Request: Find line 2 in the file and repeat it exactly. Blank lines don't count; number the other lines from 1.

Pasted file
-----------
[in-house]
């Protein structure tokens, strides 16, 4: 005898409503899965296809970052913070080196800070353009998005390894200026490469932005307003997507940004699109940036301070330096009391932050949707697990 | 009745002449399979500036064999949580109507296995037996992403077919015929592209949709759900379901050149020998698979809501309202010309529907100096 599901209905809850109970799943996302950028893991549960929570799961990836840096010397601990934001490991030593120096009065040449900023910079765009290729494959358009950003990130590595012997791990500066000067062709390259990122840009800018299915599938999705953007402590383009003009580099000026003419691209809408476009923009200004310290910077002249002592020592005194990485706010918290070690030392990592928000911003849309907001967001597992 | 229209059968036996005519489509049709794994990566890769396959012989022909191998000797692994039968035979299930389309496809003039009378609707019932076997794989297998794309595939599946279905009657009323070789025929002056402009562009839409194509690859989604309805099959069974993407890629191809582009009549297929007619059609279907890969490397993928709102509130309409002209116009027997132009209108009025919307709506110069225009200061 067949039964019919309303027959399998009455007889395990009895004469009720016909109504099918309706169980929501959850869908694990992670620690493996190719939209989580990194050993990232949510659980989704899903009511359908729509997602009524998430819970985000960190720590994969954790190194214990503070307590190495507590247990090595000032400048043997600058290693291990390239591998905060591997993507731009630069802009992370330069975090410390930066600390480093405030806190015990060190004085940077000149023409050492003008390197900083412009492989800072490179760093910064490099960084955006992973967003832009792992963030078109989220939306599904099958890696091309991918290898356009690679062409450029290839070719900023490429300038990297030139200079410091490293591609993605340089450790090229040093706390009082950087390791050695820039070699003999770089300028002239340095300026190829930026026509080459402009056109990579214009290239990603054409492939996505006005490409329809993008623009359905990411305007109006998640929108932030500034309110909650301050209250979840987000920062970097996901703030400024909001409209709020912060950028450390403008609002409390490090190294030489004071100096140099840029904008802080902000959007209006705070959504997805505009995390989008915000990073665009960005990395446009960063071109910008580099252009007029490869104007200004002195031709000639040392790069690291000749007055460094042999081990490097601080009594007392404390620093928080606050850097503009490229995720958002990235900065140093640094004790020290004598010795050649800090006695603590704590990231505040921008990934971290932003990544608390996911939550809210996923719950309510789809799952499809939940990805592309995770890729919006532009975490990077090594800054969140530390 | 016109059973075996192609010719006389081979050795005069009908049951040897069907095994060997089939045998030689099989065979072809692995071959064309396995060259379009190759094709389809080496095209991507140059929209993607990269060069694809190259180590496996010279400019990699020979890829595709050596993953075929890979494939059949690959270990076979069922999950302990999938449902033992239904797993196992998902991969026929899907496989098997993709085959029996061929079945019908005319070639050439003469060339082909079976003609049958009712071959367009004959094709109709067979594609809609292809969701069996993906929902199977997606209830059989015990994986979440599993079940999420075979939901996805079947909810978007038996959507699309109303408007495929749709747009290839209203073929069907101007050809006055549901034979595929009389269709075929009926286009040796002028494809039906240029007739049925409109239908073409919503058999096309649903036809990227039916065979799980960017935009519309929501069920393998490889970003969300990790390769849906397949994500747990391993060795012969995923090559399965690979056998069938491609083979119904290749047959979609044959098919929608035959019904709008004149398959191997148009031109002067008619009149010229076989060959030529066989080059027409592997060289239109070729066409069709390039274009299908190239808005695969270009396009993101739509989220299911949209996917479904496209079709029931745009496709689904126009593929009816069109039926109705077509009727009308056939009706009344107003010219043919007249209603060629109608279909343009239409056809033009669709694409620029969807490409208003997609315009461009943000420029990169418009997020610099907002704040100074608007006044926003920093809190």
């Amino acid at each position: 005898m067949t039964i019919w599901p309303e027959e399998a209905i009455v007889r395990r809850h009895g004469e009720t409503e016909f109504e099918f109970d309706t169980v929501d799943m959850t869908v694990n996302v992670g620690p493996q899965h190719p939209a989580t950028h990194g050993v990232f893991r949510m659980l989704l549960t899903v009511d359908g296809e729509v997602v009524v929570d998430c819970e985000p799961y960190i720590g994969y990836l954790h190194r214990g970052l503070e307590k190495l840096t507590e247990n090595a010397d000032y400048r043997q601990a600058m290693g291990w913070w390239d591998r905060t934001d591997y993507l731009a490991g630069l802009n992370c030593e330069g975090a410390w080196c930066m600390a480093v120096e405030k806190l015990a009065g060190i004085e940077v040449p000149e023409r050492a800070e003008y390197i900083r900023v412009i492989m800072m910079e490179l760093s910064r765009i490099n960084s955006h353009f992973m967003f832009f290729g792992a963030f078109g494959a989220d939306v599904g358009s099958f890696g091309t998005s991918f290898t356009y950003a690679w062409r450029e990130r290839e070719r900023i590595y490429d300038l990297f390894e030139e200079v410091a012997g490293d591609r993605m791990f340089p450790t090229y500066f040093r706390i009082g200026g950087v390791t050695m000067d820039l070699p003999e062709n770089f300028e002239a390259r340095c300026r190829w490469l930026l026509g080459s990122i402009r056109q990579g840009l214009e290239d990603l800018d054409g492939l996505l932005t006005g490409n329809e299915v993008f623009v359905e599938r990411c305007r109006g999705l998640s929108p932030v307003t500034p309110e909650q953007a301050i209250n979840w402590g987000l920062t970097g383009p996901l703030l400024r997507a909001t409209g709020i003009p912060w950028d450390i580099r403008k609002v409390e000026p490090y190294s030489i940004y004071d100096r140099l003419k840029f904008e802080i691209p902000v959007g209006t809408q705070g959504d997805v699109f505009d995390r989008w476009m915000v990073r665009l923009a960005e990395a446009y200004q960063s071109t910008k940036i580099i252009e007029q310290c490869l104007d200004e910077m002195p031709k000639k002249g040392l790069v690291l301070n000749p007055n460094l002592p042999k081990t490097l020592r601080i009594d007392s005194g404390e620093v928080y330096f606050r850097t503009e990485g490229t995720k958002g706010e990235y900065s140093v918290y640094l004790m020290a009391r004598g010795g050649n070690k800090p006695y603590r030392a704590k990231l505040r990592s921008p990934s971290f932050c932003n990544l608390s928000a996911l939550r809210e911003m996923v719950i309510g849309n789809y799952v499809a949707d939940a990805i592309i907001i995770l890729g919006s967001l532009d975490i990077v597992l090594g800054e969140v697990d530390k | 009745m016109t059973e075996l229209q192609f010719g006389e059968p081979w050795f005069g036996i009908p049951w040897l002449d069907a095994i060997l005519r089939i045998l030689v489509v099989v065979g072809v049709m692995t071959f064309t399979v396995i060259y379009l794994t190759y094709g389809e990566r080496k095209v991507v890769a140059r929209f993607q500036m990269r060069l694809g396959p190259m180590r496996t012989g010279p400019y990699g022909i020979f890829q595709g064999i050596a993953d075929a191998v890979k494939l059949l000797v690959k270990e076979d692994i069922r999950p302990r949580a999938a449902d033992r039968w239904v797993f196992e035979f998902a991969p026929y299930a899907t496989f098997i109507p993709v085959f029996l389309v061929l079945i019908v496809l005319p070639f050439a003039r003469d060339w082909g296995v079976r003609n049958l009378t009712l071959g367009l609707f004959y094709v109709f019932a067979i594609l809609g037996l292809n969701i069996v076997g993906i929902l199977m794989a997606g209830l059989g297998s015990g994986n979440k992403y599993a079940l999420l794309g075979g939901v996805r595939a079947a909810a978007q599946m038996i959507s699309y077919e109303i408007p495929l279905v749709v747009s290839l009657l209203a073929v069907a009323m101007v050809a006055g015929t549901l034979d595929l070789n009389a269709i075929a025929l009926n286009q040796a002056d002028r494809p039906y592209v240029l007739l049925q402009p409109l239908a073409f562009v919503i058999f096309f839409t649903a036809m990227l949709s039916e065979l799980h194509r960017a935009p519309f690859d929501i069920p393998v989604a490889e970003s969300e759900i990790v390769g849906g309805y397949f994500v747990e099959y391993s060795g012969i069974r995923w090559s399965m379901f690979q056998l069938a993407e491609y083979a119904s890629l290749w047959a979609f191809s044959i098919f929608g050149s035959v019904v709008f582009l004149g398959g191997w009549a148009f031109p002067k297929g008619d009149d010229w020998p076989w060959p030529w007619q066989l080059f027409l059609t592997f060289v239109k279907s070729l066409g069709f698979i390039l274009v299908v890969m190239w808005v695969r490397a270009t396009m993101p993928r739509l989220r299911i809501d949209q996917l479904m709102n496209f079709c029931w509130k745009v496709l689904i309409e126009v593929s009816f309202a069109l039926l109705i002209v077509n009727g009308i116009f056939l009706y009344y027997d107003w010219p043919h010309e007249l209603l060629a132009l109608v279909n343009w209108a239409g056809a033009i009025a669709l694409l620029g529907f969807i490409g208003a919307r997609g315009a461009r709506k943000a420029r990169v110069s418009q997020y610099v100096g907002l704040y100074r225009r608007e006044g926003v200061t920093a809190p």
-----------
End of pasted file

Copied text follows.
């Protein structure tokens, strides 16, 4: 005898409503899965296809970052913070080196800070353009998005390894200026490469932005307003997507940004699109940036301070330096009391932050949707697990 | 009745002449399979500036064999949580109507296995037996992403077919015929592209949709759900379901050149020998698979809501309202010309529907100096 599901209905809850109970799943996302950028893991549960929570799961990836840096010397601990934001490991030593120096009065040449900023910079765009290729494959358009950003990130590595012997791990500066000067062709390259990122840009800018299915599938999705953007402590383009003009580099000026003419691209809408476009923009200004310290910077002249002592020592005194990485706010918290070690030392990592928000911003849309907001967001597992 | 229209059968036996005519489509049709794994990566890769396959012989022909191998000797692994039968035979299930389309496809003039009378609707019932076997794989297998794309595939599946279905009657009323070789025929002056402009562009839409194509690859989604309805099959069974993407890629191809582009009549297929007619059609279907890969490397993928709102509130309409002209116009027997132009209108009025919307709506110069225009200061 067949039964019919309303027959399998009455007889395990009895004469009720016909109504099918309706169980929501959850869908694990992670620690493996190719939209989580990194050993990232949510659980989704899903009511359908729509997602009524998430819970985000960190720590994969954790190194214990503070307590190495507590247990090595000032400048043997600058290693291990390239591998905060591997993507731009630069802009992370330069975090410390930066600390480093405030806190015990060190004085940077000149023409050492003008390197900083412009492989800072490179760093910064490099960084955006992973967003832009792992963030078109989220939306599904099958890696091309991918290898356009690679062409450029290839070719900023490429300038990297030139200079410091490293591609993605340089450790090229040093706390009082950087390791050695820039070699003999770089300028002239340095300026190829930026026509080459402009056109990579214009290239990603054409492939996505006005490409329809993008623009359905990411305007109006998640929108932030500034309110909650301050209250979840987000920062970097996901703030400024909001409209709020912060950028450390403008609002409390490090190294030489004071100096140099840029904008802080902000959007209006705070959504997805505009995390989008915000990073665009960005990395446009960063071109910008580099252009007029490869104007200004002195031709000639040392790069690291000749007055460094042999081990490097601080009594007392404390620093928080606050850097503009490229995720958002990235900065140093640094004790020290004598010795050649800090006695603590704590990231505040921008990934971290932003990544608390996911939550809210996923719950309510789809799952499809939940990805592309995770890729919006532009975490990077090594800054969140530390 | 016109059973075996192609010719006389081979050795005069009908049951040897069907095994060997089939045998030689099989065979072809692995071959064309396995060259379009190759094709389809080496095209991507140059929209993607990269060069694809190259180590496996010279400019990699020979890829595709050596993953075929890979494939059949690959270990076979069922999950302990999938449902033992239904797993196992998902991969026929899907496989098997993709085959029996061929079945019908005319070639050439003469060339082909079976003609049958009712071959367009004959094709109709067979594609809609292809969701069996993906929902199977997606209830059989015990994986979440599993079940999420075979939901996805079947909810978007038996959507699309109303408007495929749709747009290839209203073929069907101007050809006055549901034979595929009389269709075929009926286009040796002028494809039906240029007739049925409109239908073409919503058999096309649903036809990227039916065979799980960017935009519309929501069920393998490889970003969300990790390769849906397949994500747990391993060795012969995923090559399965690979056998069938491609083979119904290749047959979609044959098919929608035959019904709008004149398959191997148009031109002067008619009149010229076989060959030529066989080059027409592997060289239109070729066409069709390039274009299908190239808005695969270009396009993101739509989220299911949209996917479904496209079709029931745009496709689904126009593929009816069109039926109705077509009727009308056939009706009344107003010219043919007249209603060629109608279909343009239409056809033009669709694409620029969807490409208003997609315009461009943000420029990169418009997020610099907002704040100074608007006044926003920093809190």